- The Washington Times - Tuesday, September 18, 2007

ANALYSIS/OPINION:

After hearing the most recent Census data on uninsured Americans, it would be easy to believe that the employer-based health care system is headed for the scrap heap of history. The new numbers add fuel to a fire that’s already raging: the push for universal public health care. At least one Democratic presidential candidate is pushing for a government takeover of the system. There has even been speculation that corporations themselves want the government to take over so they can pass off their obligations to taxpayers, cut costs and boost profits.

A closer look, however, shows that, as Mark Twain might have said, reports of the death of the employer-based health-care system have been greatly exaggerated. To be sure, Business Roundtable, an association of the nation’s top CEOs, has joined with other groups — including “strange bedfellows” such as AARP and SEIU — to urge our political leaders to reform the health-care system. But we also believe strongly in the existing model of companies providing these benefits to their employees.

Our companies now provide health-care coverage for more than 35 million Americans. We want to continue to provide this benefit, both because it’s the right thing to do and because it promotes prosperity. By offering high-quality health-care plans, businesses are able to recruit and retain good employees, and increase employee satisfaction and productivity.

At the same time, as the Census data underscores, the current system isn’t working. Consumers and businesses alike are paying a lot of money into a system that is inefficient and does not provide a quality return on our investment. To fix it, we believe that our political leaders and consumers must work with us in moving toward change.

But efforts to expand health-care coverage will be moot if we don’t concurrently work to make the system more efficient itself. One critical and long-overdue step toward this end is to bring the benefits of information technology and comparison shopping to the purchase and delivery of health care. It’s astounding that we can access bank account information and cash by using a single card anywhere in the country, but if we are rushed to the emergency room there’s no way for doctors and nurses to easily view our health records. Imagine the efficiencies that would be created in health care with the help of technology: We could free up valuable time and resources and create boundless opportunity for improved delivery of care with fewer deadly medical errors.

Congress should set us down this path by passing so-called “health IT” legislation — which would create a secure, uniform, interoperable system — immediately.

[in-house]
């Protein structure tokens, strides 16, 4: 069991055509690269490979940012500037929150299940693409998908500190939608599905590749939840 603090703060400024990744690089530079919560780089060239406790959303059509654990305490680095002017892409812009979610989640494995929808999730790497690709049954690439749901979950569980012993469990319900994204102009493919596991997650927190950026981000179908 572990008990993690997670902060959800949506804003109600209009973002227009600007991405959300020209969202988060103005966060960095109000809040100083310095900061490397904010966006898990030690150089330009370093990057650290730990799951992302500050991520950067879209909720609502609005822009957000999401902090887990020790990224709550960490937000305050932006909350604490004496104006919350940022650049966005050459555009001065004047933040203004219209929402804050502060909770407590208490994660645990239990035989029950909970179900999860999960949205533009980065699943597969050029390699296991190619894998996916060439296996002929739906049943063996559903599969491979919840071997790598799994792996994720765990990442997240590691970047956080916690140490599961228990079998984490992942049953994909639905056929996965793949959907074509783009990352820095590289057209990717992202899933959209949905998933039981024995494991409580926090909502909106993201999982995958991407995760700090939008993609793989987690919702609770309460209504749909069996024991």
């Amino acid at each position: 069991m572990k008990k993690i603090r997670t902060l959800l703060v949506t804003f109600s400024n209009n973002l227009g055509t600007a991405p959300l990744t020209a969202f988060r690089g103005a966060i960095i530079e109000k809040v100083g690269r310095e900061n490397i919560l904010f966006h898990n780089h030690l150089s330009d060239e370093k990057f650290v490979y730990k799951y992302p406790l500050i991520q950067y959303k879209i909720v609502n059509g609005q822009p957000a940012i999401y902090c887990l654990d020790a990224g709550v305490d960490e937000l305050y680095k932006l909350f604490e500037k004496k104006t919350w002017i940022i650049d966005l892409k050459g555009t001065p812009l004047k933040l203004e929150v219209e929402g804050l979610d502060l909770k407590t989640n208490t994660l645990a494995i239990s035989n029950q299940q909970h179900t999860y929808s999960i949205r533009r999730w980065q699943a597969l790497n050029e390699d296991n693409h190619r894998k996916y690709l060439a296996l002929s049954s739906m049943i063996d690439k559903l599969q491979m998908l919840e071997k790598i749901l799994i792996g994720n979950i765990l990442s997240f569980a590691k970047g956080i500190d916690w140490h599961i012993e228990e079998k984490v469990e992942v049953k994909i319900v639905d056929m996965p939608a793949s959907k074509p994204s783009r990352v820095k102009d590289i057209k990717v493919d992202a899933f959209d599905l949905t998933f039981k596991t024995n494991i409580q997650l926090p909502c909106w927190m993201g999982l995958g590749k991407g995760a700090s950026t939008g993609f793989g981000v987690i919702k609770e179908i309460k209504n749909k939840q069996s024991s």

Our nation’s leaders also should guarantee consumers access to cost and quality information about health-care services in their communities and information about the effectiveness of all aspects of our health care system. Consumers should not know more about the quality of their cars and the best mp3 speakers on the market than they do about the quality of health care available to them in their communities — but sadly, this is currently the case. One way to improve the availability of this information is to require federal programs that research the effectiveness of health systems and treatment options to disseminate this information widely. This will enable Americans to make informed choices about their health plans, physicians and treatment regimens.

Government action alone will not solve the challenge. Consumers also must begin to be more invested in the health care they receive. Every American has a responsibility to obtain health-care coverage, even if only catastrophic coverage. Consumers also have an obligation to tend to their own wellness — thereby cutting down on the exorbitant costs of treating chronic disease — by adopting healthier lifestyles and taking more preventative care measures. American businesses can help — and they are. Companies have adopted innovative programs that make it easy for workers to get information on healthy living, and they continue to look for ways to partner with their employees in this area.

Make no mistake: The employer-based health care system is a troubled one, and fixing it is an extremely difficult challenge. However, America’s business leaders do not want to abandon the system or their responsibilities. We want business, government and consumers to act now and act together to make the health-care system better and more affordable for everyone.

John Castellani is president of Business Roundtable, an association of 160 chief executive officers.

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